Phayul does not try to impress with Tibet-themed décor. There is no décor—save for the plants in the windowsills. Phayul seems to celebrate the precious little space it has by keeping it clear and uncluttered. And indeed, despite the fact that the tiny kitchen shares the room with the five or six dining tables (being separated only by a counter), Phayul feels open and airy, with evening light streaming through the windows. It is on the second floor, and the windows overlook the busy pedestrian mall beneath (yes, you must find the doorway tucked away between storefronts and climb a flight of stairs to find the restaurant).
The menu here is more tightly focused than the menu at Himalayan Yak a few blocks away. This is Tibetan food. I had read that some of the dishes are from Kham and some from Amdo and other regions of Tibet; the menu does not identify dishes by region, but I ordered a soup (tsak sha la kor) that I had read is from Kham. (I asked the owner of the shop if this was true. “The herbs are from the mountains in Tibet, yes. Mountain herbs. The daikon also is from Tibet.” The answer, if not what I was looking for, was interesting.) I also, of course, ordered momos (but this time fried).
The soup came first. It tasted much as it looked, creamy with an herbal flavor; but it had a wonderfully warming spicy kick. Under the mountain of daikons at the top, hunks of bone and rough-cut meat steeped in the broth.
The momos, when they came, were a surprise to me: they had been deep fried, and their shells crumbled as I bit into them. The meat within was richly flavored with onion and peppers. The owner encouraged me to dip them in a mixture of hot sauces and soysauce. “But only a little!” she added gravely. “Be careful” Indeed, I was soon weeping over my meal.
Where Himalayan Yak had served several large parties and many couples out for a date, Phayul seemed to attract more casual diners, almost all of them Tibetan. A couple of young Tibetan men followed me into the restaurant, chatted with the cooks briefly (three women and one man, all middle aged Tibetans), then ate quickly and left. There were several more groups of young Tibetans, as well as a couple of small families. The restaurant does not seem to need patronage from outsiders like me. Through the window, I could see a Tibetan food truck named Amdo Food Kitchen—clearly aiming for someone who could readily distinguish Amdo cuisine from Kham cuisine. Evidently, there are enough prosperous Tibetans in this area to support a lively culinary scene.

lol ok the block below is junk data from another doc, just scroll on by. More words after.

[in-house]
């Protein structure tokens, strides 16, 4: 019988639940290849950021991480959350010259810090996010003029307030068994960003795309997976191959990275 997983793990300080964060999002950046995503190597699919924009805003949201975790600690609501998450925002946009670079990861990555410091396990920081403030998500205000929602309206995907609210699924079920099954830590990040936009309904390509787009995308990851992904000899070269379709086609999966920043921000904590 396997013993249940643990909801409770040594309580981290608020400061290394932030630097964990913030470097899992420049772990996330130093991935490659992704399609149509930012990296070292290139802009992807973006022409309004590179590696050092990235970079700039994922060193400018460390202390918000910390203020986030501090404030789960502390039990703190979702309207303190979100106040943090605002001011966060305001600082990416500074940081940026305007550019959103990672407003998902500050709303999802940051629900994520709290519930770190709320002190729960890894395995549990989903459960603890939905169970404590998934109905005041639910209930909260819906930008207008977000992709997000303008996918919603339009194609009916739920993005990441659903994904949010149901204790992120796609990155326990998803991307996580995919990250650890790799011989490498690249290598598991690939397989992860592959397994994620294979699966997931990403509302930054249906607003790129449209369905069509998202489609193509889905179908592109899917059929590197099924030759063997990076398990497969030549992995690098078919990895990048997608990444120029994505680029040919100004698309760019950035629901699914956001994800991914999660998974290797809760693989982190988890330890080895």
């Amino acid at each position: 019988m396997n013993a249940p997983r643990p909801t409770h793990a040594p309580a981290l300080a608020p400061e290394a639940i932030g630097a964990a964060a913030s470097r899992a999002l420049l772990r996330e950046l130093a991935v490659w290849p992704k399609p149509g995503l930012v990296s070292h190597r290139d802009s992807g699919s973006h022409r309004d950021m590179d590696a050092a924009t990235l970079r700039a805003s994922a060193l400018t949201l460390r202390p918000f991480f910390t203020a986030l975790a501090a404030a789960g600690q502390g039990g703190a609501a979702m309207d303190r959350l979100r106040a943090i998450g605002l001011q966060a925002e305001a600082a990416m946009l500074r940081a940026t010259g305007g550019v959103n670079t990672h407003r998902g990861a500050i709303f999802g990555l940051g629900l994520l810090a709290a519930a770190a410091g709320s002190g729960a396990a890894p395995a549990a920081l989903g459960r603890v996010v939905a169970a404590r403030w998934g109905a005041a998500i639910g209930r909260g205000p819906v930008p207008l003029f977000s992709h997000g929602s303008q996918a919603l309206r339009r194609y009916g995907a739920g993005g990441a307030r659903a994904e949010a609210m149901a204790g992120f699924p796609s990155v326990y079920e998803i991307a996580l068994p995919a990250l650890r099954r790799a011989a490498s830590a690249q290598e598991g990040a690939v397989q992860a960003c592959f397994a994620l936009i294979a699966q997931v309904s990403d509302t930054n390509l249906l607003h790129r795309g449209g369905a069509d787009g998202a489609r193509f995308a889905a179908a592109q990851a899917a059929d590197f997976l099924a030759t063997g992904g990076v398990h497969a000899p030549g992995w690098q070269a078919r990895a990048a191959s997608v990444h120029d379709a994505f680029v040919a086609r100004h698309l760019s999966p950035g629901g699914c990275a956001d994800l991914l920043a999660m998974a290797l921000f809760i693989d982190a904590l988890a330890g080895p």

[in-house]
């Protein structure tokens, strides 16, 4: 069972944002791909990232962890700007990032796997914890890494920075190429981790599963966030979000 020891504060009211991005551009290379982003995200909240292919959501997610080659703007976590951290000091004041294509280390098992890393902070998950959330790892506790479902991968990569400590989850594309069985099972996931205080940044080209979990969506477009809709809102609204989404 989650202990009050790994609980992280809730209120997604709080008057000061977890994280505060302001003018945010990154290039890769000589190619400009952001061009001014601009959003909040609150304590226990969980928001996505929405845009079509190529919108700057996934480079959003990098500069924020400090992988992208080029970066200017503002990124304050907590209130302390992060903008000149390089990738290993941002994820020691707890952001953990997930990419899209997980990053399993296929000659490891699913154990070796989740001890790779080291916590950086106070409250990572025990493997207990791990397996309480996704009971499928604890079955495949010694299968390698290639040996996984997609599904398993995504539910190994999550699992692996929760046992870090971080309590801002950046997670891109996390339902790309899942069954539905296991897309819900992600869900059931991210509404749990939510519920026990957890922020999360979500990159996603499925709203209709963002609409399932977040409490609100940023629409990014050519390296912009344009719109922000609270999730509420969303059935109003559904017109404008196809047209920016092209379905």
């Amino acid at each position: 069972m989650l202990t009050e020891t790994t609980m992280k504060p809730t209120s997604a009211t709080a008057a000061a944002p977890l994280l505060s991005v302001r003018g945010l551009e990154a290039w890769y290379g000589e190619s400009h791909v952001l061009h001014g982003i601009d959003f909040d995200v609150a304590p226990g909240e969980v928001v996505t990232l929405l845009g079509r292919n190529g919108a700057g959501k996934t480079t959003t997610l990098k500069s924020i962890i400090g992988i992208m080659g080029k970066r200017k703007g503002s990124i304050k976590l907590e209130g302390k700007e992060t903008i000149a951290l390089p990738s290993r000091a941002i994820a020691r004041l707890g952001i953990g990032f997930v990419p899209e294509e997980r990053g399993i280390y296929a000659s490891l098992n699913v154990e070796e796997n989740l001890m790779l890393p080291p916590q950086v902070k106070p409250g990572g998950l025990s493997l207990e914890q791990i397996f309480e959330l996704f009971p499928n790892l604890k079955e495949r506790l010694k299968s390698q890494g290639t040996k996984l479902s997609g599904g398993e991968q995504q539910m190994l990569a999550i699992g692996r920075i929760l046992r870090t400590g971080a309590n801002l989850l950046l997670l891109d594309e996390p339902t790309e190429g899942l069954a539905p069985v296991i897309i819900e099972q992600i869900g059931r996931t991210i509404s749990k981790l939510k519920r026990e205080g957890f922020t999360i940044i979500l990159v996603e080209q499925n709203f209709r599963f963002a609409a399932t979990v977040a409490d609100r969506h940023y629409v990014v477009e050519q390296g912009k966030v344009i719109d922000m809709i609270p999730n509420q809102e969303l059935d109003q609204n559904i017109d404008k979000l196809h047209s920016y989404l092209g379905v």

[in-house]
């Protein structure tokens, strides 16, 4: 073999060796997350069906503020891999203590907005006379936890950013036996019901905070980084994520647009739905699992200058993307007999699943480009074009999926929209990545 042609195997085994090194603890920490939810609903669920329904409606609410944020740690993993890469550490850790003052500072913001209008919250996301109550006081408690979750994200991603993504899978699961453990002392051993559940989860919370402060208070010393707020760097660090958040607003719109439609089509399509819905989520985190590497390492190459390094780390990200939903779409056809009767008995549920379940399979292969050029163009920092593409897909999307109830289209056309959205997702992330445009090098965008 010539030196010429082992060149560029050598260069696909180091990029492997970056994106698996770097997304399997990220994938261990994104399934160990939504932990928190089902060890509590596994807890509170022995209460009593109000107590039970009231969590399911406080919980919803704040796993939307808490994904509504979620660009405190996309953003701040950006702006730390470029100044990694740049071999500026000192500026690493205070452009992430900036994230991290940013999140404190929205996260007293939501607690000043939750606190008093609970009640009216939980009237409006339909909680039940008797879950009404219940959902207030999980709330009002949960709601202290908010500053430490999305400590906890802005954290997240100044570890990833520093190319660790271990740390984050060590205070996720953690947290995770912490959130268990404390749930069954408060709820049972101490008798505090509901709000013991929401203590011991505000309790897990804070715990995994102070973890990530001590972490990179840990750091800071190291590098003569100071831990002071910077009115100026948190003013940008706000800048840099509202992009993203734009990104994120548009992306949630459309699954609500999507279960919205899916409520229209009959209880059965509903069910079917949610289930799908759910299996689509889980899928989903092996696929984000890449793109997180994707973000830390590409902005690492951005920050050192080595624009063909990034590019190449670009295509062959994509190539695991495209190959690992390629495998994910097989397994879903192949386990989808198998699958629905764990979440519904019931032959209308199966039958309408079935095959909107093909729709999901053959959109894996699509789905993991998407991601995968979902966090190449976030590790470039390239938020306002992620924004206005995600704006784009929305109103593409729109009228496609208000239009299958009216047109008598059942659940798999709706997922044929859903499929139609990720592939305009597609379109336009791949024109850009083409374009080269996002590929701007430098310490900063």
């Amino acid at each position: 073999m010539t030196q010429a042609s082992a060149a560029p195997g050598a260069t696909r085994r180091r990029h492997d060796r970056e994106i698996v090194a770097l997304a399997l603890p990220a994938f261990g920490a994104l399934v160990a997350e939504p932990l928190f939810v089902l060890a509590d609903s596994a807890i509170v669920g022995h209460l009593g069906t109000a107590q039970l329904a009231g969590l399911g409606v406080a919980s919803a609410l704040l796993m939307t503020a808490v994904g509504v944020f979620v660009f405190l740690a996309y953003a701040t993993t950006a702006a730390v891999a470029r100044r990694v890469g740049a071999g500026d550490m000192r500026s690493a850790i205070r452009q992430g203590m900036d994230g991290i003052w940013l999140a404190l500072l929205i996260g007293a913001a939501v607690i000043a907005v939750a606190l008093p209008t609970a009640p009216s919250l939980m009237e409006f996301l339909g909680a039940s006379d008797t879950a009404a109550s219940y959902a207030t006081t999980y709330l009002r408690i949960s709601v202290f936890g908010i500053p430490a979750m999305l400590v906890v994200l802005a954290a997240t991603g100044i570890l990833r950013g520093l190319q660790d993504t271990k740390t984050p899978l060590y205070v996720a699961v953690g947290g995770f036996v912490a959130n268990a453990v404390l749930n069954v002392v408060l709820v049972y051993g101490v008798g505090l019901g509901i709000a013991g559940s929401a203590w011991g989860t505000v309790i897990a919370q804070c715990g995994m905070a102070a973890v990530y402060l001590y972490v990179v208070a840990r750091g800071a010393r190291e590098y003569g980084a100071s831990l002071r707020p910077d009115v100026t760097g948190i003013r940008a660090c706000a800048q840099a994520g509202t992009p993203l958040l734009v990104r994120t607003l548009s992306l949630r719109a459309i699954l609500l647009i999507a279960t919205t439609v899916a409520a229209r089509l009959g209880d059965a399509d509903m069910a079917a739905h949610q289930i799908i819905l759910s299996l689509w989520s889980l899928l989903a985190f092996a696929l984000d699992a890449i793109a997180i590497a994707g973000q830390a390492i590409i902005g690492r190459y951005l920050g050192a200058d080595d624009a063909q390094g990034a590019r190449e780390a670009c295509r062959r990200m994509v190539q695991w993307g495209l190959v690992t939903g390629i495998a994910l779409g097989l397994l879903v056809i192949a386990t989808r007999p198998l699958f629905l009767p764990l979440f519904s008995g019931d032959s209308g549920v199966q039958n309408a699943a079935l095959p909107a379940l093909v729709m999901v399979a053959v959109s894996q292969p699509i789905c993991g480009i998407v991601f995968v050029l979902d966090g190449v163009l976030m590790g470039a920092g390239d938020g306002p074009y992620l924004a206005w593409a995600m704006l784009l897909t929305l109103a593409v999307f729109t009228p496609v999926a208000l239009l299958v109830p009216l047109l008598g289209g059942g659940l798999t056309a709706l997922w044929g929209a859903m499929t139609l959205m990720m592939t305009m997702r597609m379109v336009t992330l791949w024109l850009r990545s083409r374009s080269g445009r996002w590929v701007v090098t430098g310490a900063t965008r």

The Tibetan Butter Tea, like everything else at Phayul, favored substance over appearances. It was handed to me in a paper cup.
Update: second visit on 29 May 2017
Tonight I returned and tried the chele katsa—apparently one of Phayul’s most popular dishes. Chele katsa is sliced beef tongue fried in green and red peppers, spring onions, garlic, and chilies. The meat is flavorful, and combines perfectly with the peppers.
I also tried the thenthuk. This is a soup with pulled noodles (flat and wide), boiled beef, and spinach. It is surprisingly mild, but the waitress hesitatingly suggested adding chili sauce (“it is very hot,” she said, with knitted brows). The soup came to life.
Phayul was busy tonight, and there were people waiting by the door for a table nearly the whole time I was there. The food is good at any hour, but I recommend going early when you can enjoy the space to yourself and when the sunlight fills the windows.